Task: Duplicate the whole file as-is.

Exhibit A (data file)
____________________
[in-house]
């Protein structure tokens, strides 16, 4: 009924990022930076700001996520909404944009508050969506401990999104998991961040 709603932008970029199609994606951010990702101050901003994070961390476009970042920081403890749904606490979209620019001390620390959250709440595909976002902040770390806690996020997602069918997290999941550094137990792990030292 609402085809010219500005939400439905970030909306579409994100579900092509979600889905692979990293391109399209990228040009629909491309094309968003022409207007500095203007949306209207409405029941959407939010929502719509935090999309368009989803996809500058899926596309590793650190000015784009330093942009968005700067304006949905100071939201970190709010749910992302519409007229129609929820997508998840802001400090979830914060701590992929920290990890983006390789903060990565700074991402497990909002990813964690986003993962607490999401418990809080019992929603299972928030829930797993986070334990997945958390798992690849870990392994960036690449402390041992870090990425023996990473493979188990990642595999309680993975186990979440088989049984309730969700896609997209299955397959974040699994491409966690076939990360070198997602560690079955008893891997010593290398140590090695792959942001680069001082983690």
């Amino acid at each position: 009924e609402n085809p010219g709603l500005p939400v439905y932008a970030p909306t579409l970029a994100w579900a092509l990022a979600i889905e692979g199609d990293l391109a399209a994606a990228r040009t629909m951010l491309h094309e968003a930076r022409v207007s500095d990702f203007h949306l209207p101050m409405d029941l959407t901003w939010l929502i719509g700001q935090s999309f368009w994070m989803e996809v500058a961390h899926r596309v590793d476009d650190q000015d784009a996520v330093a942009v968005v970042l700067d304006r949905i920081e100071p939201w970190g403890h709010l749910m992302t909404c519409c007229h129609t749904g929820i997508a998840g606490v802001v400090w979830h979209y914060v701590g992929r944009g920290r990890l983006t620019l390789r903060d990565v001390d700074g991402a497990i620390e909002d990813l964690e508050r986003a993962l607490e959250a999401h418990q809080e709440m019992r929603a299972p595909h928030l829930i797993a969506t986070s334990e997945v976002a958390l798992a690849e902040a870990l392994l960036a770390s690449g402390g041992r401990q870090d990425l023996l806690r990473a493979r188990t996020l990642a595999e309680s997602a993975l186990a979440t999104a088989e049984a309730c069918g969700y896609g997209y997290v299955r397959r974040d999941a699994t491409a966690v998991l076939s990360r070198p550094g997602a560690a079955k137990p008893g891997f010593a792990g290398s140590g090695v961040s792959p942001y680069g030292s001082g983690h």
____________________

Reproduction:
[in-house]
């Protein structure tokens, strides 16, 4: 009924990022930076700001996520909404944009508050969506401990999104998991961040 709603932008970029199609994606951010990702101050901003994070961390476009970042920081403890749904606490979209620019001390620390959250709440595909976002902040770390806690996020997602069918997290999941550094137990792990030292 609402085809010219500005939400439905970030909306579409994100579900092509979600889905692979990293391109399209990228040009629909491309094309968003022409207007500095203007949306209207409405029941959407939010929502719509935090999309368009989803996809500058899926596309590793650190000015784009330093942009968005700067304006949905100071939201970190709010749910992302519409007229129609929820997508998840802001400090979830914060701590992929920290990890983006390789903060990565700074991402497990909002990813964690986003993962607490999401418990809080019992929603299972928030829930797993986070334990997945958390798992690849870990392994960036690449402390041992870090990425023996990473493979188990990642595999309680993975186990979440088989049984309730969700896609997209299955397959974040699994491409966690076939990360070198997602560690079955008893891997010593290398140590090695792959942001680069001082983690």
């Amino acid at each position: 009924e609402n085809p010219g709603l500005p939400v439905y932008a970030p909306t579409l970029a994100w579900a092509l990022a979600i889905e692979g199609d990293l391109a399209a994606a990228r040009t629909m951010l491309h094309e968003a930076r022409v207007s500095d990702f203007h949306l209207p101050m409405d029941l959407t901003w939010l929502i719509g700001q935090s999309f368009w994070m989803e996809v500058a961390h899926r596309v590793d476009d650190q000015d784009a996520v330093a942009v968005v970042l700067d304006r949905i920081e100071p939201w970190g403890h709010l749910m992302t909404c519409c007229h129609t749904g929820i997508a998840g606490v802001v400090w979830h979209y914060v701590g992929r944009g920290r990890l983006t620019l390789r903060d990565v001390d700074g991402a497990i620390e909002d990813l964690e508050r986003a993962l607490e959250a999401h418990q809080e709440m019992r929603a299972p595909h928030l829930i797993a969506t986070s334990e997945v976002a958390l798992a690849e902040a870990l392994l960036a770390s690449g402390g041992r401990q870090d990425l023996l806690r990473a493979r188990t996020l990642a595999e309680s997602a993975l186990a979440t999104a088989e049984a309730c069918g969700y896609g997209y997290v299955r397959r974040d999941a699994t491409a966690v998991l076939s990360r070198p550094g997602a560690a079955k137990p008893g891997f010593a792990g290398s140590g090695v961040s792959p942001y680069g030292s001082g983690h």